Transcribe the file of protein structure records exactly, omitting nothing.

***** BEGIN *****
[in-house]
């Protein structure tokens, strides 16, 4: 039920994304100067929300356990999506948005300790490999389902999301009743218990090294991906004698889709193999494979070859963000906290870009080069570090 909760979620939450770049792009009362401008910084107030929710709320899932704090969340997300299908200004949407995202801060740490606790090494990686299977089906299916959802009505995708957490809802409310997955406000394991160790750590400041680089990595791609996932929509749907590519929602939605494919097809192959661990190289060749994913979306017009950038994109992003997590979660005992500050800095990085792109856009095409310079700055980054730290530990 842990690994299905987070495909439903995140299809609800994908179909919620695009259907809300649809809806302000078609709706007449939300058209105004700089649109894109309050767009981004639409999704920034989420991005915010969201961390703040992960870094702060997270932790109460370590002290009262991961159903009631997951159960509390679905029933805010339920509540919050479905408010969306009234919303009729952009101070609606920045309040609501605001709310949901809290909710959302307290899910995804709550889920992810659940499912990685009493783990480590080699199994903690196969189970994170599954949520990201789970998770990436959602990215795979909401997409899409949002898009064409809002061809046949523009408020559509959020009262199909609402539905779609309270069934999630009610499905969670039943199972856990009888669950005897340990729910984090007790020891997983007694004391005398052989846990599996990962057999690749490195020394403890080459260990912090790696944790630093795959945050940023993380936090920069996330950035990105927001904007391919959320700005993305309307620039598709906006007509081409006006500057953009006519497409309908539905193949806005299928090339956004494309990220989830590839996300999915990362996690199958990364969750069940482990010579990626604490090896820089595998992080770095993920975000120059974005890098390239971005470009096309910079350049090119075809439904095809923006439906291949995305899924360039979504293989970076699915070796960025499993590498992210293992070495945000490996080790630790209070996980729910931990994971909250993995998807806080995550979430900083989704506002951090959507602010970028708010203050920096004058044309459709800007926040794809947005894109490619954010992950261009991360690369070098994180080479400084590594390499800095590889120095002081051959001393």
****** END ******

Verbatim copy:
[in-house]
């Protein structure tokens, strides 16, 4: 039920994304100067929300356990999506948005300790490999389902999301009743218990090294991906004698889709193999494979070859963000906290870009080069570090 909760979620939450770049792009009362401008910084107030929710709320899932704090969340997300299908200004949407995202801060740490606790090494990686299977089906299916959802009505995708957490809802409310997955406000394991160790750590400041680089990595791609996932929509749907590519929602939605494919097809192959661990190289060749994913979306017009950038994109992003997590979660005992500050800095990085792109856009095409310079700055980054730290530990 842990690994299905987070495909439903995140299809609800994908179909919620695009259907809300649809809806302000078609709706007449939300058209105004700089649109894109309050767009981004639409999704920034989420991005915010969201961390703040992960870094702060997270932790109460370590002290009262991961159903009631997951159960509390679905029933805010339920509540919050479905408010969306009234919303009729952009101070609606920045309040609501605001709310949901809290909710959302307290899910995804709550889920992810659940499912990685009493783990480590080699199994903690196969189970994170599954949520990201789970998770990436959602990215795979909401997409899409949002898009064409809002061809046949523009408020559509959020009262199909609402539905779609309270069934999630009610499905969670039943199972856990009888669950005897340990729910984090007790020891997983007694004391005398052989846990599996990962057999690749490195020394403890080459260990912090790696944790630093795959945050940023993380936090920069996330950035990105927001904007391919959320700005993305309307620039598709906006007509081409006006500057953009006519497409309908539905193949806005299928090339956004494309990220989830590839996300999915990362996690199958990364969750069940482990010579990626604490090896820089595998992080770095993920975000120059974005890098390239971005470009096309910079350049090119075809439904095809923006439906291949995305899924360039979504293989970076699915070796960025499993590498992210293992070495945000490996080790630790209070996980729910931990994971909250993995998807806080995550979430900083989704506002951090959507602010970028708010203050920096004058044309459709800007926040794809947005894109490619954010992950261009991360690369070098994180080479400084590594390499800095590889120095002081051959001393």